Part 2 is a switch in perspectives (and palette) to that of Claire who officiously arms herself as Justine’s nurse. Sometime after the failed marriage, Justine travels to her sister’s home where the reception was held, arriving almost paralysed by depression. Claire seems solely fixated on ‘fixing’ Justine but her fear of confronting her sister’s illness leads to a lack of understanding. The film doesn’t bother affecting subtlety in its metaphorical representations of Justine as Melancholia, a brazenness in keeping with depression, giving Claire a rational fear of the planet colliding with Earth and destroying everything she knows and loves. As scientists debate the certainty of Melancholia’s collision with Earth, Claire completely unravels while Justine remains calm and unperturbed by the impending apocalypse. At first disparaging Claire’s vain attempts to escape what she cannot accept, Justine ultimately becomes a pillar, a sanctuary to her sister and nephew, drawing strength from expectations met and the love she feels for her family. In the end the sisters’ roles are reversed, mimicking the ‘Dance of Death’ which Melancholia and Earth engage in.

The fact that Melancholia does collide with Earth and incites the end of the world? I didn’t take anything pessimistic away from that, because when the end does come it is a relief, and strangely moving, and kind of almost uplifting – if you don’t look too hard at Claire. Although I wouldn’t label this a ‘disaster movie’, amongst the plethora of other contenders being churned out by big studios at the mo, I loved this as an exceptionally contemplative and conceptual twist on the genre that kind of creeps along the inside lane and takes the lead. It’s the film Rachel Getting Married wants to be, and tons of people find it completely unlikeable and art house without value. But I think everyone at some point does experience that kind of despair where you just wish the world would end—and this is a cathartic expression of that wish. Is Justine likeable? I don’t know, but I don’t think that’s the point. I think she is just painfully human, as all of the characters are, and that is the most sympathetic thing of all. Maybe you don’t like some of the things she and the others do, but if you open yourself up a little you can understand why they do them.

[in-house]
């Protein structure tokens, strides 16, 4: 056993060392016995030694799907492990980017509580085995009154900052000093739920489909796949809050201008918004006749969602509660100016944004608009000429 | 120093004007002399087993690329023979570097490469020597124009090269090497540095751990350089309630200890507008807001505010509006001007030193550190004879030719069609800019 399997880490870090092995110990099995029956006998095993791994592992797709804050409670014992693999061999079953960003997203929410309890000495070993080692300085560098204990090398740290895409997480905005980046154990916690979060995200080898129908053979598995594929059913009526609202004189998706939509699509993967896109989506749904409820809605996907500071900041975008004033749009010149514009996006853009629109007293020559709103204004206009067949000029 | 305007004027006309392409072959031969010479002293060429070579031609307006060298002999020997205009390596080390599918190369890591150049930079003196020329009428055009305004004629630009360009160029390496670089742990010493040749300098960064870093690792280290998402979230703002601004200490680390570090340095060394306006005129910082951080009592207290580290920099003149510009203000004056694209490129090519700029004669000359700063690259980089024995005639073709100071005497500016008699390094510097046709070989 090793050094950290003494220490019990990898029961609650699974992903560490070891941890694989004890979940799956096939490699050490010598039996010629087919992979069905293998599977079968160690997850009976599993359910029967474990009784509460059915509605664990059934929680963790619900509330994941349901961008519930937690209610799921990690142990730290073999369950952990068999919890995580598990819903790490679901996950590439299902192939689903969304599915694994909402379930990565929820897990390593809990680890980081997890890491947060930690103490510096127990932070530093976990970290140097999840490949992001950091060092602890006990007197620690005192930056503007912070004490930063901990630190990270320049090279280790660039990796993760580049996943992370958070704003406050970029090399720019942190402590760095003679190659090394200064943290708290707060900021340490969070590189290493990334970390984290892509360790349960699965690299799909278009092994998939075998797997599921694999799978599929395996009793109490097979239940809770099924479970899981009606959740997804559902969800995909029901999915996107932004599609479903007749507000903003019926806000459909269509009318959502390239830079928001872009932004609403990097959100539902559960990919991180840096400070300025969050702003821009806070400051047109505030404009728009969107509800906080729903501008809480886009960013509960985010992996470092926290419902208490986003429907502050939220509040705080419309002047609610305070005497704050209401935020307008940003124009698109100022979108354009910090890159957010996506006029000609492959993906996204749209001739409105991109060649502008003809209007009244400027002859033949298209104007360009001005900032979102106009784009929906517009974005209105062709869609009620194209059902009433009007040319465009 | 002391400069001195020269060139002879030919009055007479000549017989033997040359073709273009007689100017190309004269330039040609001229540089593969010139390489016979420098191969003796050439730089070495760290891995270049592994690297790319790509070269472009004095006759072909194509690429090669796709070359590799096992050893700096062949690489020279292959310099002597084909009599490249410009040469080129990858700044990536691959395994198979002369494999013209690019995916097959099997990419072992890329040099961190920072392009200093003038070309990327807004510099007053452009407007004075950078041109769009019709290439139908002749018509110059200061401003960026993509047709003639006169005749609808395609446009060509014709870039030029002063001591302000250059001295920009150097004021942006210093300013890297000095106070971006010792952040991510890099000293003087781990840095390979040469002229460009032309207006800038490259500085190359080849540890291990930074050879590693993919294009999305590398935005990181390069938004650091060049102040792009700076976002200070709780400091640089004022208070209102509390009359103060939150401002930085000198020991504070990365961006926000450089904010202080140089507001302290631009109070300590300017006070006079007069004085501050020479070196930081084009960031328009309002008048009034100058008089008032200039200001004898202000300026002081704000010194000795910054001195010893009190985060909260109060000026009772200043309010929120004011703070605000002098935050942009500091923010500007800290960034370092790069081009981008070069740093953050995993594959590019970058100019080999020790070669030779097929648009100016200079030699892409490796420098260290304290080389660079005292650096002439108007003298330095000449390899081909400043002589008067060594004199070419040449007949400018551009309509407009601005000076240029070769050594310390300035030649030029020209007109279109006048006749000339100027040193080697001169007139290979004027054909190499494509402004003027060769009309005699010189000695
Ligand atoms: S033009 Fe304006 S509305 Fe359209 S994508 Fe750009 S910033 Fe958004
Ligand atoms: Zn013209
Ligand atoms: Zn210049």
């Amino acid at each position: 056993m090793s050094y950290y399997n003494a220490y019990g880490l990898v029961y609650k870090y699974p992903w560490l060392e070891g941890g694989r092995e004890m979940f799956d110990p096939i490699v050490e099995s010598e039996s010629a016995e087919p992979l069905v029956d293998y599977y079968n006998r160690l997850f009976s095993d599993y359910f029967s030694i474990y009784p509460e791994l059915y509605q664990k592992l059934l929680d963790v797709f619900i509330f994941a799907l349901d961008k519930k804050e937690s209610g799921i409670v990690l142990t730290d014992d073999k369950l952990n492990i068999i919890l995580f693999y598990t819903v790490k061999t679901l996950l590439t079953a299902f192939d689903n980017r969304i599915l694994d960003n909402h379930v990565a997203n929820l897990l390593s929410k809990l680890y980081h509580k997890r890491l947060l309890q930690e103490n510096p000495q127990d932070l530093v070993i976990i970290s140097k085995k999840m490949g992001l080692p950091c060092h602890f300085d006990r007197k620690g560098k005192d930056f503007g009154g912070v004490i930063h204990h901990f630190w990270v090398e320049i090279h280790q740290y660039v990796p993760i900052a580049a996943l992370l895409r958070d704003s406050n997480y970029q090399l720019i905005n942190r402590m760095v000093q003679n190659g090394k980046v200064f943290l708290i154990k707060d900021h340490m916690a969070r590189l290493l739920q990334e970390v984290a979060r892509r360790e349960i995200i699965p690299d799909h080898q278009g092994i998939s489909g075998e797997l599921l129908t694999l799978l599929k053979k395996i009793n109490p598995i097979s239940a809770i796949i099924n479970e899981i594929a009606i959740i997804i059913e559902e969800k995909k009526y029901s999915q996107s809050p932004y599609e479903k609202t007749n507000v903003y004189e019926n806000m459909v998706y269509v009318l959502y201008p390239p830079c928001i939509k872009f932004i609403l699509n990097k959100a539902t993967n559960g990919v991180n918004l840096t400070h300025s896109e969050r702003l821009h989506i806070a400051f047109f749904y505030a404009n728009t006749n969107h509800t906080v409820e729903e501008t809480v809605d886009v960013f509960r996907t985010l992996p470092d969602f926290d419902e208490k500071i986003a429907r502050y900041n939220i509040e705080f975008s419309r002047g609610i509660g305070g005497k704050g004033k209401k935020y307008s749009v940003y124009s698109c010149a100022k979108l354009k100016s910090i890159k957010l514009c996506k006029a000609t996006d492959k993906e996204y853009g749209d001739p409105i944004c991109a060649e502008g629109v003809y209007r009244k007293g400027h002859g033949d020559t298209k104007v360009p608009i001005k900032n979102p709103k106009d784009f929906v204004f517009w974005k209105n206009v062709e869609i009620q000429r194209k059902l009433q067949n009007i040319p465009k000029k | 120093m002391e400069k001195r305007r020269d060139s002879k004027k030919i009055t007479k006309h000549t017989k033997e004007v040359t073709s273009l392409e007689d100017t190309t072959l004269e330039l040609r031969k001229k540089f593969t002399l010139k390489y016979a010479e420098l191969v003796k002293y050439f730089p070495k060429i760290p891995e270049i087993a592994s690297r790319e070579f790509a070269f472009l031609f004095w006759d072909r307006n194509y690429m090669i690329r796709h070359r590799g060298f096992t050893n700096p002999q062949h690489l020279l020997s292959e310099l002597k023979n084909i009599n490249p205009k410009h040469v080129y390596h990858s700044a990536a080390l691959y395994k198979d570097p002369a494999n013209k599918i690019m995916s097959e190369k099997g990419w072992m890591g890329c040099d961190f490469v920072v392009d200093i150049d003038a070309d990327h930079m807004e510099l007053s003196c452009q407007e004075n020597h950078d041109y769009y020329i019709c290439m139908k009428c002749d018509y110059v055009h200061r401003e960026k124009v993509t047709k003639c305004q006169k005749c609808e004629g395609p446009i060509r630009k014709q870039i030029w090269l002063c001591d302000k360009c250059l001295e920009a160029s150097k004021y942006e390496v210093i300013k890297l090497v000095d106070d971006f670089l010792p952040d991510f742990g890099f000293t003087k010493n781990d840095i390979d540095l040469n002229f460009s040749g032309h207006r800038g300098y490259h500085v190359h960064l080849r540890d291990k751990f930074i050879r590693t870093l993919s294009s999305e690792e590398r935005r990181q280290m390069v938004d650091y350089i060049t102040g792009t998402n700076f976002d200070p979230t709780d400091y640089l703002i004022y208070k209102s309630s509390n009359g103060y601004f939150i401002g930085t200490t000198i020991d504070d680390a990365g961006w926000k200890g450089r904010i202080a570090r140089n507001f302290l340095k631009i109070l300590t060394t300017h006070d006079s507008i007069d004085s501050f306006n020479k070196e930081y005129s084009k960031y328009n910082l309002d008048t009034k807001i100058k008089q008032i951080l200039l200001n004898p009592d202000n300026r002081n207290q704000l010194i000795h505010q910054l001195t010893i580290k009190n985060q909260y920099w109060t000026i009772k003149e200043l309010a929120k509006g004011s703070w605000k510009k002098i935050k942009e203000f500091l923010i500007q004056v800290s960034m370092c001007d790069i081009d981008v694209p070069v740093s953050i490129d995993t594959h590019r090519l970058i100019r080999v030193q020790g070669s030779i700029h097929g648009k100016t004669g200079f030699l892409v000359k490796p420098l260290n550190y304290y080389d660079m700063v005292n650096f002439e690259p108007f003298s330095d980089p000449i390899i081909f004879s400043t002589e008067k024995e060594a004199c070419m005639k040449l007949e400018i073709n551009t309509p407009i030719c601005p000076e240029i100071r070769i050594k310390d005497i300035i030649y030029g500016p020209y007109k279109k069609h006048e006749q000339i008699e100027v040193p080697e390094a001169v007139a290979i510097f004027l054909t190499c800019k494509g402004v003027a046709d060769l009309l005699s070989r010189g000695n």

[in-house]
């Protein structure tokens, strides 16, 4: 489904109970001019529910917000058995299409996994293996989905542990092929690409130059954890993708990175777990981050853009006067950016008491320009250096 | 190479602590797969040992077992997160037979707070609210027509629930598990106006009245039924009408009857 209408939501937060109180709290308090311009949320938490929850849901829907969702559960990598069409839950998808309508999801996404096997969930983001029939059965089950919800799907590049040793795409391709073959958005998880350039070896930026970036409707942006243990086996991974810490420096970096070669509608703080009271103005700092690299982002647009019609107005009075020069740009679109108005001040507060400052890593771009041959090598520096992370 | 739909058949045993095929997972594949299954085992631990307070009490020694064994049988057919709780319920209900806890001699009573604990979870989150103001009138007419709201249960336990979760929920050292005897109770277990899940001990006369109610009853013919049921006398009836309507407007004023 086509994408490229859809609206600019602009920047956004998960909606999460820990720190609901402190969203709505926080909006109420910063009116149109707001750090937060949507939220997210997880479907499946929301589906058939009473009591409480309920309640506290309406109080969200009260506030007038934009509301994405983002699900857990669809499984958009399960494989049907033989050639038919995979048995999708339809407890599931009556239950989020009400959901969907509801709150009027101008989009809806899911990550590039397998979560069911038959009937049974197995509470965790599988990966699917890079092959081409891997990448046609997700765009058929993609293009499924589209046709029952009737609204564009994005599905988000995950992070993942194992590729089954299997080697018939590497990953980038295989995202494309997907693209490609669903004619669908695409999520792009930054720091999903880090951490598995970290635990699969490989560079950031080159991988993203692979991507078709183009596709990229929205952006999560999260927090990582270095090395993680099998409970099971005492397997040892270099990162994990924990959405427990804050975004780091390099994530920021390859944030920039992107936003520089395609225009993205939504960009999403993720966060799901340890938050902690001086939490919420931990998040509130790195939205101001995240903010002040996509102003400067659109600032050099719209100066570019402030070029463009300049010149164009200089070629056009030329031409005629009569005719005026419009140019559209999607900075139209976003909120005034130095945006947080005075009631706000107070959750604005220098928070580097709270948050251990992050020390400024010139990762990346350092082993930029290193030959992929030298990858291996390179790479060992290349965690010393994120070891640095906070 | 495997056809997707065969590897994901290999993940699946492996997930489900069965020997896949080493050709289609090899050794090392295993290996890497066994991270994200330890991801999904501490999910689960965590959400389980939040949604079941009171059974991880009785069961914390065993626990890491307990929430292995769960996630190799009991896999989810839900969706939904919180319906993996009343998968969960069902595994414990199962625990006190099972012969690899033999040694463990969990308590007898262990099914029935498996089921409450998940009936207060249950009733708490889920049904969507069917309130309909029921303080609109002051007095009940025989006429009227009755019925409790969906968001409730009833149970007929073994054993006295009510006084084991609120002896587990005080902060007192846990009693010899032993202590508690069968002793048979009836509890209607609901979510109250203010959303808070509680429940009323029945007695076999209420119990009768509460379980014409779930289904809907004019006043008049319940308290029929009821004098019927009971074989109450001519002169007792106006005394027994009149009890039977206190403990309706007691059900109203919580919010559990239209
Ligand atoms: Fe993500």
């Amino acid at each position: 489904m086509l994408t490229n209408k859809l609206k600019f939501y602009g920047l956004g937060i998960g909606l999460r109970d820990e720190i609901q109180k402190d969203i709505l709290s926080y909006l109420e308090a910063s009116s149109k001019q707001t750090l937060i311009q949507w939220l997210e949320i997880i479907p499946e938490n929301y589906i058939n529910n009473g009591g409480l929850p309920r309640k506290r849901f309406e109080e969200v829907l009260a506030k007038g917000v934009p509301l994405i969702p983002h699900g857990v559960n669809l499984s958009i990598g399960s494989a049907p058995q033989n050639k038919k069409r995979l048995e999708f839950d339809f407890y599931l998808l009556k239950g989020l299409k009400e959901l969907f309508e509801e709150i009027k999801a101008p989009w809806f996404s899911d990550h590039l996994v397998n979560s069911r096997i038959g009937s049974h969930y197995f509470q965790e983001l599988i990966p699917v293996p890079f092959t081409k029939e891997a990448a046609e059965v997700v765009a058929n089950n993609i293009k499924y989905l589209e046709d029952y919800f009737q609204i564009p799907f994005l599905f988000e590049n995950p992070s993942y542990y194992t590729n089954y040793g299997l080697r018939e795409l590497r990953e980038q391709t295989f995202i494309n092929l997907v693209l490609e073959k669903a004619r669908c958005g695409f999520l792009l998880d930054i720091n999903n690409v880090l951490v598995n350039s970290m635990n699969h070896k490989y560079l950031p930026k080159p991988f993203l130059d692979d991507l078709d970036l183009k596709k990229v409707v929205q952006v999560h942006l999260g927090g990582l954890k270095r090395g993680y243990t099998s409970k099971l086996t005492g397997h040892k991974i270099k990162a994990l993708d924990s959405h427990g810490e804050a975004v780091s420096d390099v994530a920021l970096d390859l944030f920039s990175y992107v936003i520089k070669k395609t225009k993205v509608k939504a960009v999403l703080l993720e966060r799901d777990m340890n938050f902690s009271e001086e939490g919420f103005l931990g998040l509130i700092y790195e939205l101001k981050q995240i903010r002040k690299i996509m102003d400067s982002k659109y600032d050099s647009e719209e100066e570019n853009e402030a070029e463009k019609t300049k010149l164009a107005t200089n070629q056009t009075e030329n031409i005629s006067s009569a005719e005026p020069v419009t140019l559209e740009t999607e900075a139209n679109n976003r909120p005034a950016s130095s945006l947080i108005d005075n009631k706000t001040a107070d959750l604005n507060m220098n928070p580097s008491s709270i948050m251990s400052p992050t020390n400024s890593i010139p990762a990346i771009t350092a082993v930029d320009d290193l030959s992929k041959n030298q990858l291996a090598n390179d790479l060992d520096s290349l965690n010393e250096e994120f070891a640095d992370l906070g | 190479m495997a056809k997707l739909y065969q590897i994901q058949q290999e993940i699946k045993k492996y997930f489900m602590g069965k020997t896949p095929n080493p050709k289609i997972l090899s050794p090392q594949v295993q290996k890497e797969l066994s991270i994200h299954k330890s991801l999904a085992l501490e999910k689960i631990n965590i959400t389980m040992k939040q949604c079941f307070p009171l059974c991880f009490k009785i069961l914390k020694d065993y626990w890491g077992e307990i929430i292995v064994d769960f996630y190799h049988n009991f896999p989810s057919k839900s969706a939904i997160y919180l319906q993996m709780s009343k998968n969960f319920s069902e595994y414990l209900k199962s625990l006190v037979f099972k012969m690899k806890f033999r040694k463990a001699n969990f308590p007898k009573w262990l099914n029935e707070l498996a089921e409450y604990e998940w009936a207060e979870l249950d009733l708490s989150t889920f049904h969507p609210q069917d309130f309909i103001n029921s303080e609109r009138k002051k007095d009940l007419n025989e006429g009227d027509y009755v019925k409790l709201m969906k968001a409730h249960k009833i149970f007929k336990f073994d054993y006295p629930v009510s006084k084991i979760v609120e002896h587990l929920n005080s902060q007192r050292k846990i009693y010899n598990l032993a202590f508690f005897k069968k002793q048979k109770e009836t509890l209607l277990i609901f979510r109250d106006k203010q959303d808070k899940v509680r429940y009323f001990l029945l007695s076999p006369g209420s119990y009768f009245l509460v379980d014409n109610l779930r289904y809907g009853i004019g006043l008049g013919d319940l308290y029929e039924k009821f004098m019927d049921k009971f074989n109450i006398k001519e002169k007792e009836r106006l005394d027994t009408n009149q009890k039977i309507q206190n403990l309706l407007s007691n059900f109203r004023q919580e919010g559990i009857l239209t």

Every single performance in this film is astounding, with Kiefer Sutherland probably being lumbered with the most objectionable role. (Seriously, what a (fantastically performed) two-faced asshole.) (And nice to see a more sensitive, less bitey side to Alexander Skarsgard.) (With his dad, aw.) (Also, I want to marry Charlotte Gainsbourg.)  But if I was Kirsten Dunst I’d be like, man, this is my Hamlet ‘To be or not to be’ moment. She is in-cred-ible, morphing seamlessly from unstably euphoric to psychosomatically spent. One of the most affecting scenes is one in which Claire tries to coax a very fragile and vulnerable Justine into having a bath. Justine is so incapacitated by her depression she cannot hold herself up and can only manage dipping her fingers in the water. It is such a brave and unrelenting performance, one I could relate to because it reminded me of times when I was so overwhelmed by life I literally could not move or eat or lift my toothbrush. Von Trier himself said that his own experience with depression inspired this film, so it is in every sense a film about depression by depression, and I can understand why that puts some people off. Maybe also the fact it's made by Von Trier, but that aside: I went with it, and it more than paid off.